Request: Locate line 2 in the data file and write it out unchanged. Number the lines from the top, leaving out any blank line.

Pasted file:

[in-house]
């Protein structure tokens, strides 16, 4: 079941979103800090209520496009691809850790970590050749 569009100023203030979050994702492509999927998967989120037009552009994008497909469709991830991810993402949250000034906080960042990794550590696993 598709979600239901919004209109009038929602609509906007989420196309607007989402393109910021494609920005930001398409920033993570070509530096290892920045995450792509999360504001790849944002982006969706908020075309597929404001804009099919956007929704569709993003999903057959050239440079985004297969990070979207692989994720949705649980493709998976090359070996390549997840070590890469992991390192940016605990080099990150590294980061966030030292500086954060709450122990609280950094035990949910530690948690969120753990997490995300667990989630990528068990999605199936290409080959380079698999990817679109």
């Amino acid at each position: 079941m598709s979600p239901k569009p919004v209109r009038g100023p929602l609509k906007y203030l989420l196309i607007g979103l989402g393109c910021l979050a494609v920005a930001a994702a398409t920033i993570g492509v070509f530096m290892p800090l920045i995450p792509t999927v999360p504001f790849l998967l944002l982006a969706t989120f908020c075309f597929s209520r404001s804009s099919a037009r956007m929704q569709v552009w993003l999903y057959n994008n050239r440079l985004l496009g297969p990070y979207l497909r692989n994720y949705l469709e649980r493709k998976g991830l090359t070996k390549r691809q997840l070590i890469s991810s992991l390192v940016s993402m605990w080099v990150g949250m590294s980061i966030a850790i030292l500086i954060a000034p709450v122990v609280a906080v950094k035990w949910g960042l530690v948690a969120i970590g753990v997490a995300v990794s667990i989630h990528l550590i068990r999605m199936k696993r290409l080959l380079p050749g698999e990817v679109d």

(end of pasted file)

């Protein structure tokens, strides 16, 4: 079941979103800090209520496009691809850790970590050749 569009100023203030979050994702492509999927998967989120037009552009994008497909469709991830991810993402949250000034906080960042990794550590696993 598709979600239901919004209109009038929602609509906007989420196309607007989402393109910021494609920005930001398409920033993570070509530096290892920045995450792509999360504001790849944002982006969706908020075309597929404001804009099919956007929704569709993003999903057959050239440079985004297969990070979207692989994720949705649980493709998976090359070996390549997840070590890469992991390192940016605990080099990150590294980061966030030292500086954060709450122990609280950094035990949910530690948690969120753990997490995300667990989630990528068990999605199936290409080959380079698999990817679109």